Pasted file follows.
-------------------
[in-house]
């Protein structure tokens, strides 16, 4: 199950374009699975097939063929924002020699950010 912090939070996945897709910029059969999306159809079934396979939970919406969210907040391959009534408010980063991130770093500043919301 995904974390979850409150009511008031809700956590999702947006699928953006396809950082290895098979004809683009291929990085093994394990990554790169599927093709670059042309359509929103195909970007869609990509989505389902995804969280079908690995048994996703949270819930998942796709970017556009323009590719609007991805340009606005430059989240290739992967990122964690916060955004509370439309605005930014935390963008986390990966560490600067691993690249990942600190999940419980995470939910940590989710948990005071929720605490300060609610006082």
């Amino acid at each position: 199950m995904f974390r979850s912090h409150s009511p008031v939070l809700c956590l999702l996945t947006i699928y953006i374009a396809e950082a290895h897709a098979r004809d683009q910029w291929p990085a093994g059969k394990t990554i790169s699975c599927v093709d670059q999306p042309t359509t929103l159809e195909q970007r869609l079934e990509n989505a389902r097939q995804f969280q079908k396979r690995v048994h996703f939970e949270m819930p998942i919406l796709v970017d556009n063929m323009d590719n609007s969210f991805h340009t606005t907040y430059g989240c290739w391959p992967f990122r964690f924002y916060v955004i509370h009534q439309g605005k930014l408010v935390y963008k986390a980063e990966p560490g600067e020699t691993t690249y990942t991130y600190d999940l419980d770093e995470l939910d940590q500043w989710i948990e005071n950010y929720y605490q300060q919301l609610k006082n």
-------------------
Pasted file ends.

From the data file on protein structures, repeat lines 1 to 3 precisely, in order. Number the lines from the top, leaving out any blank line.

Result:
[in-house]
């Protein structure tokens, strides 16, 4: 199950374009699975097939063929924002020699950010 912090939070996945897709910029059969999306159809079934396979939970919406969210907040391959009534408010980063991130770093500043919301 995904974390979850409150009511008031809700956590999702947006699928953006396809950082290895098979004809683009291929990085093994394990990554790169599927093709670059042309359509929103195909970007869609990509989505389902995804969280079908690995048994996703949270819930998942796709970017556009323009590719609007991805340009606005430059989240290739992967990122964690916060955004509370439309605005930014935390963008986390990966560490600067691993690249990942600190999940419980995470939910940590989710948990005071929720605490300060609610006082």
């Amino acid at each position: 199950m995904f974390r979850s912090h409150s009511p008031v939070l809700c956590l999702l996945t947006i699928y953006i374009a396809e950082a290895h897709a098979r004809d683009q910029w291929p990085a093994g059969k394990t990554i790169s699975c599927v093709d670059q999306p042309t359509t929103l159809e195909q970007r869609l079934e990509n989505a389902r097939q995804f969280q079908k396979r690995v048994h996703f939970e949270m819930p998942i919406l796709v970017d556009n063929m323009d590719n609007s969210f991805h340009t606005t907040y430059g989240c290739w391959p992967f990122r964690f924002y916060v955004i509370h009534q439309g605005k930014l408010v935390y963008k986390a980063e990966p560490g600067e020699t691993t690249y990942t991130y600190d999940l419980d770093e995470l939910d940590q500043w989710i948990e005071n950010y929720y605490q300060q919301l609610k006082n």